"Yuk!" to Mushy Green Peas

photo: espresso cafe van, mud

'Ed' finds 'Mud' café van in Manhattan in time for this report.

Fame Comes To Port Moody

New York:- Saturday, 17. January 2003:- True to her word as she ever is - despite rain, sleet, Paris' winter sales - 'Les Soldes d'Hiver'- and lost gloves! - the Web-server-lady Linda Thalman played hostess and temporary club 'secretary' for the second week in a row on Thursday, and thoughtfully sent the following report about it to the regular club secretary, who is 'wintering' in New York City and test-driving eye, ear, nose and throat medical services, so he will be able to not only see but also hear in-flight movies on his trip back to Paris to be on time for next Thursday's meeting.

For those concerned about the secretary's health, another visit to a famous hospital this morning in sub-freezing Manhattan revealed that the secretary can keep his ear after all, take off the bat-wing bandage, and stop taking all the dern antibio pills.

In rapture over this turn of events, the secretary promptly left the first-come-first- served clinic and toured the farmer's market in nearby sub-freezing Union Square - mainly to not drink the hot apple cidre on offer and salute the statute of the Marquis de Lafayette, who gazes over the New York Film Academy building and herds of lonely squirrels.

Again without further ado - the latest Café Metropole Club meeting report by the server-lady, known for short as Linda.

Thursday's 167th Club Report

Paris:- Thursday, 16. January:- I spend ten minutes not finding the new gloves I bought last week before hightailing it out of the Cadillac Ranch to catch the RER train to Paris. On the train I find them in my bag where they should be.

photo: hot apple ciderArrive out of breath at the café La Corona two minutes early, but chat with the staff in the café's bar section, so I get to the Club one minute late in the café's 'grande salle' section - to greet Sheila Archer from Brooklyn, New York.

She is coming down with something close to the 'peste' - actually the French word for 'plague' - and wants to get back on a plane, with her luggage that was lost for one and half days, and go home.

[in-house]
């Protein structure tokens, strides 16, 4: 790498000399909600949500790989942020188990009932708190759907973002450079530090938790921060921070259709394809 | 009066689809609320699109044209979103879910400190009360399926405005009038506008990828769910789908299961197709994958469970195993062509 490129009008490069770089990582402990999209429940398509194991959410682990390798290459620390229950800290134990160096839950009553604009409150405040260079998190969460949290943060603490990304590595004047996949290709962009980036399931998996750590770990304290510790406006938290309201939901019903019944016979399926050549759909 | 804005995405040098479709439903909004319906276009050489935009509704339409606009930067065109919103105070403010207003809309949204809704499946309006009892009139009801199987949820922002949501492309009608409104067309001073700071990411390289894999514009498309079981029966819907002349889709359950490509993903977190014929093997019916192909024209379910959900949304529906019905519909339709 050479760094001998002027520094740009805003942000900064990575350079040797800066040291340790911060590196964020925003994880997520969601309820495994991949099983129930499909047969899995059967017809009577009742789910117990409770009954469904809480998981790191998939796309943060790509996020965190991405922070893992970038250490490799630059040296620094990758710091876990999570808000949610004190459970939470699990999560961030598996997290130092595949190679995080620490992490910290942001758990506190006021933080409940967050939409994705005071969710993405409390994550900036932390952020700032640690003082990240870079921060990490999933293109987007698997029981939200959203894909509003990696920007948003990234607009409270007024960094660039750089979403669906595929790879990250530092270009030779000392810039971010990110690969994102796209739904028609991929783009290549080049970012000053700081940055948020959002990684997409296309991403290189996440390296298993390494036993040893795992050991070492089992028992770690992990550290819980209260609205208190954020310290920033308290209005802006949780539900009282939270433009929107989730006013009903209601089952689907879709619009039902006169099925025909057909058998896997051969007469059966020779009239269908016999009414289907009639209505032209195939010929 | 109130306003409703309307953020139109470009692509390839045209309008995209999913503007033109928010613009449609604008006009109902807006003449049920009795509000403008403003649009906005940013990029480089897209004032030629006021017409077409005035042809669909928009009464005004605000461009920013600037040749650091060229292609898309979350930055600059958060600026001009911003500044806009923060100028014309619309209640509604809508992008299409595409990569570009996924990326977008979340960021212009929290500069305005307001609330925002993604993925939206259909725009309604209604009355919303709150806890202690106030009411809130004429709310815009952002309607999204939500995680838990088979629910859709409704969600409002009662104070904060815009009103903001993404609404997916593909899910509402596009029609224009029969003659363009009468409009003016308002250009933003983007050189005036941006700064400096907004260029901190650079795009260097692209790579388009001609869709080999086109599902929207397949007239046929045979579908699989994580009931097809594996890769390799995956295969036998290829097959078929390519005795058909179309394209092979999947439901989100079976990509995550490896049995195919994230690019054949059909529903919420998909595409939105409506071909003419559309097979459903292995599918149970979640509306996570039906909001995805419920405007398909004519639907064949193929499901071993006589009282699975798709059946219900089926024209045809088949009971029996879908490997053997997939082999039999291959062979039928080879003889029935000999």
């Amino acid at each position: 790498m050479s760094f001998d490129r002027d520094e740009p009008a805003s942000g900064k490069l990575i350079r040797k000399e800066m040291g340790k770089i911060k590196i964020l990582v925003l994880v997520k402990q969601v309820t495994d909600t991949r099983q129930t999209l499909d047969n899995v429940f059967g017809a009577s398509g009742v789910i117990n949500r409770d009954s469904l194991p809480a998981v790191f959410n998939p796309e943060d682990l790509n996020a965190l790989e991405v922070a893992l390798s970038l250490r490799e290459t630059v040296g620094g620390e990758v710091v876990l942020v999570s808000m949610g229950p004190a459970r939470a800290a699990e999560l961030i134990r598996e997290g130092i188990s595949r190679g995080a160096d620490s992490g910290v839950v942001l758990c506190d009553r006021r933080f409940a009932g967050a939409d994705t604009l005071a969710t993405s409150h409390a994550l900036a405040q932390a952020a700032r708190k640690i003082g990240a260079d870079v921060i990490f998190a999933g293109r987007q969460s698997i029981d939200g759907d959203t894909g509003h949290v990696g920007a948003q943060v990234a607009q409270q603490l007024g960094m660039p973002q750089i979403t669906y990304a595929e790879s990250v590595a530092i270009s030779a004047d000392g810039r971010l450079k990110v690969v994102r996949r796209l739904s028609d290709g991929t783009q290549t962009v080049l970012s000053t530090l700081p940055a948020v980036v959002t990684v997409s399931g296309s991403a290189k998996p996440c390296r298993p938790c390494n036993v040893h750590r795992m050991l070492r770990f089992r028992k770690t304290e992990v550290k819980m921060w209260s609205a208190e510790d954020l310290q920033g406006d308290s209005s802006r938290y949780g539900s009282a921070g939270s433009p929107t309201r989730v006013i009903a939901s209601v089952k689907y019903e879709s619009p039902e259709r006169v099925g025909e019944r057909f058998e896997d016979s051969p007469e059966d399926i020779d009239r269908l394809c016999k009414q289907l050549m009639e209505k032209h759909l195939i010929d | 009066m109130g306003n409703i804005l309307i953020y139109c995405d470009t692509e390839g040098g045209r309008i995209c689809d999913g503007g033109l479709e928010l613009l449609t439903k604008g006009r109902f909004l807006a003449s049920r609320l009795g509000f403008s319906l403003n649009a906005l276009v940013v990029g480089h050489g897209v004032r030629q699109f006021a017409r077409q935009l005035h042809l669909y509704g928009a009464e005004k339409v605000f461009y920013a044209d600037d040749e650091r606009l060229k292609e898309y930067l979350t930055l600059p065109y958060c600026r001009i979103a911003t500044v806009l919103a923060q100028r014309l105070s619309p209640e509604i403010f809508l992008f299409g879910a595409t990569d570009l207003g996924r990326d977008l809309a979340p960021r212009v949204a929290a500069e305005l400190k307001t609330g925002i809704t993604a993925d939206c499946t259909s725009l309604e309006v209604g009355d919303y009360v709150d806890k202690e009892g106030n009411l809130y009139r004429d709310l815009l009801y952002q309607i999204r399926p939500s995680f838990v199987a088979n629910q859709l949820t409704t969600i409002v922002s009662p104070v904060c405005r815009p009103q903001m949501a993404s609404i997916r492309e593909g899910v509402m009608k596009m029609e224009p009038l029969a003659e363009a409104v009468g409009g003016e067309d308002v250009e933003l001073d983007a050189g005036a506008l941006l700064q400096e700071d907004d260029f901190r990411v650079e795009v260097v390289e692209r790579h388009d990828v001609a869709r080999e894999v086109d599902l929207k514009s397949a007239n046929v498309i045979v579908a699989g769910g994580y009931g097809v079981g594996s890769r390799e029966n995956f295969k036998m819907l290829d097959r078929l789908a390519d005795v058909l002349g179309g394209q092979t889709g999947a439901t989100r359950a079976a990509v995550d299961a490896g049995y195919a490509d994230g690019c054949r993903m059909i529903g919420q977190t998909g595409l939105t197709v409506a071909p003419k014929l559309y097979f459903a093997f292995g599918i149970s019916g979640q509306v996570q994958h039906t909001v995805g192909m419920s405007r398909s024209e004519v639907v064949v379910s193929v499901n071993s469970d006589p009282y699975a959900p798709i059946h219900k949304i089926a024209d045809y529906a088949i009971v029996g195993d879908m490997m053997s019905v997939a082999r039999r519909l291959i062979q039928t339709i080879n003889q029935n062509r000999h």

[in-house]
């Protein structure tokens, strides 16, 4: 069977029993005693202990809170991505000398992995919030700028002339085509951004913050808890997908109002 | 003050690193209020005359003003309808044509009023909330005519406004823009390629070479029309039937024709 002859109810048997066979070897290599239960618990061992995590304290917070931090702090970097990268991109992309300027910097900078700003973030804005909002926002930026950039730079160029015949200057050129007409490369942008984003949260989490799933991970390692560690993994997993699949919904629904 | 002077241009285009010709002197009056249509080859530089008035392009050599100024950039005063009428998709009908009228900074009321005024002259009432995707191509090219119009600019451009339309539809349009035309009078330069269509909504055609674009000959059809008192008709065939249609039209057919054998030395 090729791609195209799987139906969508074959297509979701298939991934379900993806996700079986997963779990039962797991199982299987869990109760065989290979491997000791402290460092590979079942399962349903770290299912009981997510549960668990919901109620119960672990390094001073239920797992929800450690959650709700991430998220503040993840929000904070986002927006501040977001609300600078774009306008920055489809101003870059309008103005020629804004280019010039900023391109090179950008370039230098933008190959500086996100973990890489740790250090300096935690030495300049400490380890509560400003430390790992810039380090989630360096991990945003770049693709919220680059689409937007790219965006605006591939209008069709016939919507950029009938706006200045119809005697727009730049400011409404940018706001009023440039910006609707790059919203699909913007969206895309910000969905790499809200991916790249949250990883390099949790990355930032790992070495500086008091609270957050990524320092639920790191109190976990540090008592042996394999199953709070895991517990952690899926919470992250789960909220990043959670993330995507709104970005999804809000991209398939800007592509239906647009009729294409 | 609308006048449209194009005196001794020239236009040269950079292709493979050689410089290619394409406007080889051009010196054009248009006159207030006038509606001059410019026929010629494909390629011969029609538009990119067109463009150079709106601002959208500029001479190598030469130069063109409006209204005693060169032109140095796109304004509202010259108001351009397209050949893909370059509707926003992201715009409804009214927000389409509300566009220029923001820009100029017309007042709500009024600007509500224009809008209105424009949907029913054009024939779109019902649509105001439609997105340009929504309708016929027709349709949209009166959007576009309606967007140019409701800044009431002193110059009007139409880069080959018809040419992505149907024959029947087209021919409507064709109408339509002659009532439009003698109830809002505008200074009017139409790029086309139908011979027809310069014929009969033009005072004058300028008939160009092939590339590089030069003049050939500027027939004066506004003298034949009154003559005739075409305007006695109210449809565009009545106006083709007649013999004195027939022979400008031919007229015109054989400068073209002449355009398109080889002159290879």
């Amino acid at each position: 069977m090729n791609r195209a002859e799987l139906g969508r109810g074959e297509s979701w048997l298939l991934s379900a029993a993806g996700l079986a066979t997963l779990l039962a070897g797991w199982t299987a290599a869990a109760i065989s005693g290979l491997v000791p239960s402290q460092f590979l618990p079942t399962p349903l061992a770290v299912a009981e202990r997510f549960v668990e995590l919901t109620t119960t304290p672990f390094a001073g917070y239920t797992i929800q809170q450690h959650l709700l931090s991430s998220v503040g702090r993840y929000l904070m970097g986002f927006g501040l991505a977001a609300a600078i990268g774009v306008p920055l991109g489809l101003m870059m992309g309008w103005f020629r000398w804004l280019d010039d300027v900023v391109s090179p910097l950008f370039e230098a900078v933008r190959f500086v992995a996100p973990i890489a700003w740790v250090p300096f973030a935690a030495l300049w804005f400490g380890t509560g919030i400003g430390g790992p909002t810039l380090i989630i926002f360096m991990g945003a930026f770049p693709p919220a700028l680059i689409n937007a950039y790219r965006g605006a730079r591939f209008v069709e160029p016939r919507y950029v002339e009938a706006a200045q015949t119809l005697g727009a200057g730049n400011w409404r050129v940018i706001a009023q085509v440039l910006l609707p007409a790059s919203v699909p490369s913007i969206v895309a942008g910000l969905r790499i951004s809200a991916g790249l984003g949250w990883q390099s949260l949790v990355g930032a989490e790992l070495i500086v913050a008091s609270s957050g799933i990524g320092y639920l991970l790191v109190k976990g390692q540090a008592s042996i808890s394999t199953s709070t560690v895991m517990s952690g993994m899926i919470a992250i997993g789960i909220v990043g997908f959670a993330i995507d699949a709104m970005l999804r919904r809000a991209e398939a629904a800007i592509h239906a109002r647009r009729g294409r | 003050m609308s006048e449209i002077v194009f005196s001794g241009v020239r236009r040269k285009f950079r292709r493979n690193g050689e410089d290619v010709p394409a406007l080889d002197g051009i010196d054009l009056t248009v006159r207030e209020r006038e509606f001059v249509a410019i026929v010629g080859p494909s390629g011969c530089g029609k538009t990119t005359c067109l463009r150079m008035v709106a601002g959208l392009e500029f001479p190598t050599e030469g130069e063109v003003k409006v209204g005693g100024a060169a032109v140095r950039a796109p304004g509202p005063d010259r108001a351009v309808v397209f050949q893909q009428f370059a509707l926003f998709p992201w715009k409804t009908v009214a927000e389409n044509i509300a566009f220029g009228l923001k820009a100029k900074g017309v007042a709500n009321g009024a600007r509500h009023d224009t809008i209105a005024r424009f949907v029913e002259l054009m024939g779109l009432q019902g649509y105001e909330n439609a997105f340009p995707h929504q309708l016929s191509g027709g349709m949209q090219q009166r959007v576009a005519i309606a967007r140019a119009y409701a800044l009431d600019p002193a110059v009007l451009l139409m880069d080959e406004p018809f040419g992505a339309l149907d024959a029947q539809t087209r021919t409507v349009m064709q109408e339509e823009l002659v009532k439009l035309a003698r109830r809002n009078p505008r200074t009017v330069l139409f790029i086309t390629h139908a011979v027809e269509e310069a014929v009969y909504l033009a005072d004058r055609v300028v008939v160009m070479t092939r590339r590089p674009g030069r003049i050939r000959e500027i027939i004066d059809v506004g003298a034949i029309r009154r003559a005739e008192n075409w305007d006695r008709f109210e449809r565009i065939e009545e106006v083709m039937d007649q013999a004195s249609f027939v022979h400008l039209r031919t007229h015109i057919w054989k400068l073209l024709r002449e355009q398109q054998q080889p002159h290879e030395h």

Bundled up vendor of Union Square cocktail is unable to say whether it is tasty or not.

I suggest stopping by a pharmacy and then calling in at Air France to see if they'll change her special cheap-o ticket to get her back to her Brooklyn bed pronto.

What look like 'civilians' wander in and out of the 'Club' area, but they return and it is Terry Gardy and his daughter, Jennifer Gardy that join us. They are from Port Moody, B.C., in really far-off western Canada - sort of in the outer suburbs of Vancouver, we learn. Everyone votes for Port Moody as the 'City of the Week' because the Gardys are the first club members ever to come from there.

Out come the Club sign-up sheets and I hand out pens to all so that the forms I've brought along can be filled out from A to Z. No namby-pamby 'no rules' from this secretary, temporary or not!

Bill Bortz, from Washington, D.C. arrives. We quickly learn he's an attorney. A taxphoto: statue lafayette, union square attorney. A US government tax attorney in policy and not in enforcement. Or should I write 'collection?'

Before I can bat an eye, Joe Fitzgerald waltzes in and we are shaking hands and introducing everyone.

Lafayette may want to know you are back. Find him in Union Square.

My notes are worse then Egyptian hierogliphics - is this spelled right? - but the discussion covers subjects as varied as Francisco Hidalgo the photoghaper, to the 'big dig' in Boston, 'Virgin Mary' tub shrines in Quebec, taxes - of course, and the origin of Port Moody - possibly a surveyor of yore.

We also get onto geneology of our families and find we've come from Ireland, France, Ukraine, Russia, Germany, Switzerland and some other territories once familiar but now unknown.

Terry says one of his ancestors was murdered and burned in his own fireplace in his own castle in France by an unnamed king. How's that for history?

Bill asks if he should worry about getting UK pounds before heading for London and there is a resounding "no!" Just put your plastic in an ATM in London and spend, spend, spend.

Long-time member Doug Fuss saunters in about 16:00 and it is like old home week, as I haven't seen him in ages. Another round of hand-shaking and intros and we're off again on a multi-thread discussion.

Somehow - nobody knows how these things get started - we get on to traffic and traffic circles, driving and how 'wonderful' it is to do it in France.

The quote of the week might be - "You can't make a four-way stop work in France which is why there are so many traffic circles."

Cameras come out. I've got my 'out of date' normal point/click otto and then develop printsphoto: pure maple syrup, $39 camera and Terry has a fancy Canon 'S40' that does everything but make tea. He promises to send digital versions of the 'Photos of the Week,' once back in Canada at the end of the month.